The Royal College of Veterinary Surgeons (RCVS) disciplinary committee has decided that “no further action” was required in the case of a Glamorgan-based vet who was imprisoned after being convicted of dangerous driving.
Simona-Claudia Panait appeared before the committee on 25 and 26 February 2019 facing one charge. The charge was that on 3 April 2018, at Cardiff Magistrates’ Court, she was convicted of causing serious injury by dangerous driving for which she was sentenced to 10 months in prison, disqualified from driving for 41 months and ordered to pay a victim surcharge of £140.
At the hearing Panait admitted to the charge against her which related to an accident on 15 May 2017 in which she lost control of her car and collided with a vehicle on the other side of the road, causing serious injuries to herself and life-changing injuries to the other driver. The committee subsequently found the charge to be proved.
The committee then considered whether the charge made her unfit to practise veterinary surgery. In doing so, it took into account the fact that Panait was convicted of a serious crime which resulted in serious harm to another and for which she received a custodial sentence. The RCVS decided that the criminal conviction and the custodial sentence “fell far below the standard expected of a veterinary surgeon” and therefore rendered her “unfit to practise veterinary surgery”.
In considering her sanction, the committee heard directly from Panait who attended the hearing having been released from prison on licence.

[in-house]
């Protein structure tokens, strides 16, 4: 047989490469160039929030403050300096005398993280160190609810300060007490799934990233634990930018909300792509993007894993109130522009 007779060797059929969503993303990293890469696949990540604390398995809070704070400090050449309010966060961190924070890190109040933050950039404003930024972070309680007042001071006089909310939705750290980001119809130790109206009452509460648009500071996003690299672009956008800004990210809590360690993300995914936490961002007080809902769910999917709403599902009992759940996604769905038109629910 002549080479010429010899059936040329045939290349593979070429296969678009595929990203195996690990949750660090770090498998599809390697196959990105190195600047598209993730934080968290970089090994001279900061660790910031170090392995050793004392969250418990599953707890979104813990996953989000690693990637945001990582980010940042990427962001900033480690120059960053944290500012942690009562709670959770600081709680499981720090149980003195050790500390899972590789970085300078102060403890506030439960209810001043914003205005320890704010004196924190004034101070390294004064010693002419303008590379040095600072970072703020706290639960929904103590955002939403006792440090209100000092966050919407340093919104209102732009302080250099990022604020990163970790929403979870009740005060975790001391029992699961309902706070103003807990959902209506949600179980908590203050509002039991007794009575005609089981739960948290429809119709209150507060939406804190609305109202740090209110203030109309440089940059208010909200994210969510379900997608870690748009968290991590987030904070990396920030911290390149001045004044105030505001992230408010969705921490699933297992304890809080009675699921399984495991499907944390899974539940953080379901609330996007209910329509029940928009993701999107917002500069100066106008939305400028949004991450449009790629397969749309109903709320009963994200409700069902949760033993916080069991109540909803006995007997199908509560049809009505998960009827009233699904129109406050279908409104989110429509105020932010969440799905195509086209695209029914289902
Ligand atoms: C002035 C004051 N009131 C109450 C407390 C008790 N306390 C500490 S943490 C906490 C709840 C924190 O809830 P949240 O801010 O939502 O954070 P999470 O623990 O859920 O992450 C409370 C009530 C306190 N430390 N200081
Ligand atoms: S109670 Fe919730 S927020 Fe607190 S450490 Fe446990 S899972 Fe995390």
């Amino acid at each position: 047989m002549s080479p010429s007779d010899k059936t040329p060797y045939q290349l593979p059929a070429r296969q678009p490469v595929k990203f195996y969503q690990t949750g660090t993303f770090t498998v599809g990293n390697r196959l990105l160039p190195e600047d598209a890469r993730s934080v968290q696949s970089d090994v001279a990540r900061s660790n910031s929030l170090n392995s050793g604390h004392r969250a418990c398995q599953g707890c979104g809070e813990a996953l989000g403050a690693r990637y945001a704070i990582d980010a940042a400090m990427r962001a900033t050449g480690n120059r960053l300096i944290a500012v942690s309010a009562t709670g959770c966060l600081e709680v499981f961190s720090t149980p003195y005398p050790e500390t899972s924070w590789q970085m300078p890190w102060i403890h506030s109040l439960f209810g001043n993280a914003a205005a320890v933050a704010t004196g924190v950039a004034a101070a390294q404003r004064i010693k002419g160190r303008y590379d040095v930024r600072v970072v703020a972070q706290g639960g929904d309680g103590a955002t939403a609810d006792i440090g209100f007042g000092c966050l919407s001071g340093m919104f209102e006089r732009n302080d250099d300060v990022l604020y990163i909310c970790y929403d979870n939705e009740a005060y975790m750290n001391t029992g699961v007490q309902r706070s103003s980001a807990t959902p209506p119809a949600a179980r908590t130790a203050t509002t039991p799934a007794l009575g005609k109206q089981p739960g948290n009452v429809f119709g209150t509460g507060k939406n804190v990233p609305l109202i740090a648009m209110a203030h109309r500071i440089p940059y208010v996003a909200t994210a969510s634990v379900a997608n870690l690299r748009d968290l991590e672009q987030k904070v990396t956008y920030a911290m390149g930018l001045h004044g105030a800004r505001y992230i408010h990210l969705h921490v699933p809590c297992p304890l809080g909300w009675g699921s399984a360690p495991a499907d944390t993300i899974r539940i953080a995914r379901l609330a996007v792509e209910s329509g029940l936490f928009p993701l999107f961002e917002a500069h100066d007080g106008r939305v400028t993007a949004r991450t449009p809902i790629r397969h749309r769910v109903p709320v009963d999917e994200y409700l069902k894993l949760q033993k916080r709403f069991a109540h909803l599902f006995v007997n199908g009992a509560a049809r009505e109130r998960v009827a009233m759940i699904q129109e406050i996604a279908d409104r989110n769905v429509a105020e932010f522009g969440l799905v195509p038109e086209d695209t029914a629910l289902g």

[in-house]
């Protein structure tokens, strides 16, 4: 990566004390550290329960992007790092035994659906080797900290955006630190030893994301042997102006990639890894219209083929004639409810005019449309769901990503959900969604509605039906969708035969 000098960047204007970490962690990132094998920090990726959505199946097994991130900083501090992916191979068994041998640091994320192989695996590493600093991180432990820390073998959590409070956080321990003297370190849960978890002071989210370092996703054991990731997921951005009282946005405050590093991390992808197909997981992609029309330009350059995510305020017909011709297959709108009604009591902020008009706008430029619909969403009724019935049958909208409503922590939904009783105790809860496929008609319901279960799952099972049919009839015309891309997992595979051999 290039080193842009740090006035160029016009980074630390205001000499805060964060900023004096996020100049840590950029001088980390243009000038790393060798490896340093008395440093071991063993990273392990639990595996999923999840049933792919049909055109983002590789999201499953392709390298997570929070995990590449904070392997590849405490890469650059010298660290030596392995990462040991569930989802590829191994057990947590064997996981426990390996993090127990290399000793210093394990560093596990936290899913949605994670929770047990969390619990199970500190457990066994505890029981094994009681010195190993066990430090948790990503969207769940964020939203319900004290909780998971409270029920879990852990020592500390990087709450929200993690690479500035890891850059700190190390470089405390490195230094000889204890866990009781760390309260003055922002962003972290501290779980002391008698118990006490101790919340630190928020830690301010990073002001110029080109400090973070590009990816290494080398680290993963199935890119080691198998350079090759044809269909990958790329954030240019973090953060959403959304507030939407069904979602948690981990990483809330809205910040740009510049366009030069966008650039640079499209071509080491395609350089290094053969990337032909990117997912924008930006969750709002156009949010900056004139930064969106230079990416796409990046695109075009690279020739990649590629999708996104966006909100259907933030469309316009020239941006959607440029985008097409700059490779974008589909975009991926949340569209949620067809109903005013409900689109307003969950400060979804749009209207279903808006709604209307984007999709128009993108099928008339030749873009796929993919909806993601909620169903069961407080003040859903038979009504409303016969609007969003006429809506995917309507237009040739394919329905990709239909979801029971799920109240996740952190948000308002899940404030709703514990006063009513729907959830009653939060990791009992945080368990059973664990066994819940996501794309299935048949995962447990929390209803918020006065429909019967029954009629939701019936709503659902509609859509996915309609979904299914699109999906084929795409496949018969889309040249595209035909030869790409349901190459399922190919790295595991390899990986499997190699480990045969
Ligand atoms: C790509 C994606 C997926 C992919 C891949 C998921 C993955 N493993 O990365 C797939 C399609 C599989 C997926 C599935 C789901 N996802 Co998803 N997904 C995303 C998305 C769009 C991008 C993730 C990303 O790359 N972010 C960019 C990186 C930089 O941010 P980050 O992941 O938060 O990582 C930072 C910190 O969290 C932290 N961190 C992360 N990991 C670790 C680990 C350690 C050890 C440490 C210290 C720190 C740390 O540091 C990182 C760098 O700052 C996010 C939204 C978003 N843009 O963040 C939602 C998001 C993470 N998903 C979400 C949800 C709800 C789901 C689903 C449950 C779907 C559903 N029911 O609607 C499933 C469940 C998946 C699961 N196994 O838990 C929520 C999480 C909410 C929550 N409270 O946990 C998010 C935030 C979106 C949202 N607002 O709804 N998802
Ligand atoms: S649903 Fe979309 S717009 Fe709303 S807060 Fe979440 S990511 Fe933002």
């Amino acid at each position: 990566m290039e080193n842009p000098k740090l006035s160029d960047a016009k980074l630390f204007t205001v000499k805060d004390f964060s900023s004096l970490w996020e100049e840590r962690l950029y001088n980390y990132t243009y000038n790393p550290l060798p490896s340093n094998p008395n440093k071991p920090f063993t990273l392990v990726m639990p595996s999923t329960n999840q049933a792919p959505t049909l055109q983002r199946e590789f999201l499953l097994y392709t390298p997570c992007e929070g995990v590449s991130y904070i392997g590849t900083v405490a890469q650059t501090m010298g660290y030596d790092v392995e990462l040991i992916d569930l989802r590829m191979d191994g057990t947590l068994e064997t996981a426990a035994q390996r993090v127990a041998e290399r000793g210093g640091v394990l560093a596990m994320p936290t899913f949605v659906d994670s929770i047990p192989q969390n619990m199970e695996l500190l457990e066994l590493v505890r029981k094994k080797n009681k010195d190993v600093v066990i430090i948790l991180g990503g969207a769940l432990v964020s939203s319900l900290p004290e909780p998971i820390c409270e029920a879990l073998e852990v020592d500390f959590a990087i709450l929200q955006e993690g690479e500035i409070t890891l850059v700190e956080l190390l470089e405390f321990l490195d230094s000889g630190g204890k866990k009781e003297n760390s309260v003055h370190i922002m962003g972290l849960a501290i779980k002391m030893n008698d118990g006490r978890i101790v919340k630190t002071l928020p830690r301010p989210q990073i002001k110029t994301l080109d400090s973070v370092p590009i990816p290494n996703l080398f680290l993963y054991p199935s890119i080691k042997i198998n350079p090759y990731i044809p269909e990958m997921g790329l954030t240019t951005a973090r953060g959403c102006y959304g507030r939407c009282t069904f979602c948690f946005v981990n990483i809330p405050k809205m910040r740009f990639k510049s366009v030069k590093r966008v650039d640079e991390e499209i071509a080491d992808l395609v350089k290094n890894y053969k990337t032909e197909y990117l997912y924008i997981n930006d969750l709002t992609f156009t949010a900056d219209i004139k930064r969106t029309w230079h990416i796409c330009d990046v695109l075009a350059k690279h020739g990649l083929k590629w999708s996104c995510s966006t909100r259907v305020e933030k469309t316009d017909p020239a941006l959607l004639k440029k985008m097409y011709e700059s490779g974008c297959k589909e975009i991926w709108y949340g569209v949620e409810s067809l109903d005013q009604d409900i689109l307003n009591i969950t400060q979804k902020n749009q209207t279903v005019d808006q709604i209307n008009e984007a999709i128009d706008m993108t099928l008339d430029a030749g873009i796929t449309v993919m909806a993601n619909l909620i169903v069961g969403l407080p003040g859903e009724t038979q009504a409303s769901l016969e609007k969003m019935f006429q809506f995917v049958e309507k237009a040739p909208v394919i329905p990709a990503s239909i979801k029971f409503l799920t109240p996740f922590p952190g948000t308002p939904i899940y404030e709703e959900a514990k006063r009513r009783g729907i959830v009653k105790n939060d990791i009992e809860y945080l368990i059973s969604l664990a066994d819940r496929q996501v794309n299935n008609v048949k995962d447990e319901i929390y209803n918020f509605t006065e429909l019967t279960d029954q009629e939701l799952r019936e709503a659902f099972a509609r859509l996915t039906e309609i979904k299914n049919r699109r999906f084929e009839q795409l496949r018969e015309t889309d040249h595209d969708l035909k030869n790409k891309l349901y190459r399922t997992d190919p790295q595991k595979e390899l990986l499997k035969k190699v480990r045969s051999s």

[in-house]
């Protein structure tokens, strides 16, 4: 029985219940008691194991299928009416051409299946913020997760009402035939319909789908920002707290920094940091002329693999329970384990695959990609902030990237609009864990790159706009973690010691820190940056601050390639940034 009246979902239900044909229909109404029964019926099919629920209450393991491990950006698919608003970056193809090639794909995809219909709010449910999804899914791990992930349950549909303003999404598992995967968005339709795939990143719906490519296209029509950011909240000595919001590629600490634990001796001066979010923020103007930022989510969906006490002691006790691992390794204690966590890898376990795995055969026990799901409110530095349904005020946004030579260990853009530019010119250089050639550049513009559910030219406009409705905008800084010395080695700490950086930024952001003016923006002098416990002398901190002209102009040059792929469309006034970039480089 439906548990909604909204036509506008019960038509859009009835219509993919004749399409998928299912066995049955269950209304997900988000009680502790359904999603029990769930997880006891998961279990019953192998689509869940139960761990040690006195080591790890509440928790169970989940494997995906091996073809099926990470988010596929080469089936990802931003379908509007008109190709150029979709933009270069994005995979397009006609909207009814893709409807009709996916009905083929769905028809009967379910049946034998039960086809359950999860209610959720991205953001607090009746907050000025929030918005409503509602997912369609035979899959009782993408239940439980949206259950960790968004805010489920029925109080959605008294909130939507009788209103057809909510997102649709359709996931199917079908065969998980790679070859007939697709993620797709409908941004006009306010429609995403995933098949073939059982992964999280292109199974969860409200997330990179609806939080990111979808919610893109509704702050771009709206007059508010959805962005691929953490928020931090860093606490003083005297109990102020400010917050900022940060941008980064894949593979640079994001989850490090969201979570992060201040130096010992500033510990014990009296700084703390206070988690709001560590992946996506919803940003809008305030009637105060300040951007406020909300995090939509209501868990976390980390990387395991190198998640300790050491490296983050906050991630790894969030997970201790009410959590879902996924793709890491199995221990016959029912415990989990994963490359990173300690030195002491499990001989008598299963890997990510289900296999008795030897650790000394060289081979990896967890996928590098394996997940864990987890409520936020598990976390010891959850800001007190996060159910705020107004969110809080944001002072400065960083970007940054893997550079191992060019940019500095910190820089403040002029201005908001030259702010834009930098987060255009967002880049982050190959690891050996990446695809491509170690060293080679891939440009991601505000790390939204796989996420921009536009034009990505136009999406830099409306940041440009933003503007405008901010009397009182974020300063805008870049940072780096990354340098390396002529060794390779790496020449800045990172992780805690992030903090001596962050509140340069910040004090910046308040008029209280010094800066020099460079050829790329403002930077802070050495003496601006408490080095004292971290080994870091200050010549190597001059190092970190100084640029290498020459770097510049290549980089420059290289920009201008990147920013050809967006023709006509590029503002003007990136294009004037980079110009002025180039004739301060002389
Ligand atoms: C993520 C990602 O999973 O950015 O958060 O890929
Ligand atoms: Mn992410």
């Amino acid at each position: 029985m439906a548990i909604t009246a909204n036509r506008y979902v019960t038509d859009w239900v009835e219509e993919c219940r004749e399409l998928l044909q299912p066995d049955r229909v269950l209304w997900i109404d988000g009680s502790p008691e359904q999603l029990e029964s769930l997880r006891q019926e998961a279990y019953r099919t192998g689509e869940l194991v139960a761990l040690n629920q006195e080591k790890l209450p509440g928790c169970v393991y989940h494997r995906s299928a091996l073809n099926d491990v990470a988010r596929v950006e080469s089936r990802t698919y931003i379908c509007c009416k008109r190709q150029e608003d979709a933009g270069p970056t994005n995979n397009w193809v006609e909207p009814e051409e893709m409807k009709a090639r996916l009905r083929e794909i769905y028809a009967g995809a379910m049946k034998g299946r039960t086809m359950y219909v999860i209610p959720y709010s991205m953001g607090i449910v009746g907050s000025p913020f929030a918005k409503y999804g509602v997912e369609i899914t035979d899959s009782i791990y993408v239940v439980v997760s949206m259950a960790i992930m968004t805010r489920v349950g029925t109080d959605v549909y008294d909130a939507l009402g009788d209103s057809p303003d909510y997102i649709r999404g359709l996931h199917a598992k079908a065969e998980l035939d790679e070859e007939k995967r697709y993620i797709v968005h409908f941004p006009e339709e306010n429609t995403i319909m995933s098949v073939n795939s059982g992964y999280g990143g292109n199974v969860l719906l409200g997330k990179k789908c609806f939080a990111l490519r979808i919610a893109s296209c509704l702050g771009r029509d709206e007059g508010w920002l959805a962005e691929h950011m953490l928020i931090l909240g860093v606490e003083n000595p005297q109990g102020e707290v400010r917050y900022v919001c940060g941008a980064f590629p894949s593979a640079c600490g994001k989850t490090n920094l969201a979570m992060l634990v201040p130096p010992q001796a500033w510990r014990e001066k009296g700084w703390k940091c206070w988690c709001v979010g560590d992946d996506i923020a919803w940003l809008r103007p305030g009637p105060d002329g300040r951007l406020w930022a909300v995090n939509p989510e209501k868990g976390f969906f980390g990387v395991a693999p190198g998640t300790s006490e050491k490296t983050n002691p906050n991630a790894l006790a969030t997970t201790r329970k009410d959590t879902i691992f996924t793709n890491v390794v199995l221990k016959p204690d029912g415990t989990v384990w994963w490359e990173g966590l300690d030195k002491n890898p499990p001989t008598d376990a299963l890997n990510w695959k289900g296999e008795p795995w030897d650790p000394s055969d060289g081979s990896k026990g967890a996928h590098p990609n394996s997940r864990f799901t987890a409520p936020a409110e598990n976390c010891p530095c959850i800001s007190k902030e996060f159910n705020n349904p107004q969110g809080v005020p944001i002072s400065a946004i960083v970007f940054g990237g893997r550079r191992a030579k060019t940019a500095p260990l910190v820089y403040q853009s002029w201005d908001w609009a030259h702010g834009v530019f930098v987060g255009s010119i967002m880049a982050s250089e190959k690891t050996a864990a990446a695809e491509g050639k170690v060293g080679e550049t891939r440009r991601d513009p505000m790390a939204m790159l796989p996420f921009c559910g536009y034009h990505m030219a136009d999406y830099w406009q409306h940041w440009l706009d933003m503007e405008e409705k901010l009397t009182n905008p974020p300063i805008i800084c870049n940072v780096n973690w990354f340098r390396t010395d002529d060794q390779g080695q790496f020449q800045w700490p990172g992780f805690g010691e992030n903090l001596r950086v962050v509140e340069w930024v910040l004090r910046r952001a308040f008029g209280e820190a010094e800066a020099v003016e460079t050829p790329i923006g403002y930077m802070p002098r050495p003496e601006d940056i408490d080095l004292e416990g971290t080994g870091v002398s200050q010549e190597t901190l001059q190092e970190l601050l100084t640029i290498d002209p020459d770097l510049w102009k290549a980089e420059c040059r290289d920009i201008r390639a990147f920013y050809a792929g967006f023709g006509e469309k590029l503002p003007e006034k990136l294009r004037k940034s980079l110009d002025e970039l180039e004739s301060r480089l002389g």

Stuart Drummond, chairing the committee, said: “After the submissions the respondent spoke directly to the committee. She was understandably emotional and was remorseful and apologetic. She acknowledged that she had made a mistake and apologise for bringing the profession into disrepute. To the committee her sense of personal responsibility or shame was palpable.”
Both the victim and Panait but accepted it was a single isolated incident, and that Panait had made efforts to avoid repetition of the incident by undertaking further driving instruction and recognised that she had displayed full insight and remorse. The RCVS also considered the many testimonials from colleagues and clients and that she had received significant support from her employers.
Drummond added: “The Committee came to the conclusion that this was one of those exceptionally unfortunate and sad cases where it is appropriate and proportionate to take no further action. The respondent has insight and is deeply remorseful and has accepted full responsibility for what has happened.
“In the circumstances of this case the Committee determined that the public interest has been met by the finding that the respondent’s conviction renders her unfit to practise. The Committee was of the view that to impose any sanction now would be disproportionate.”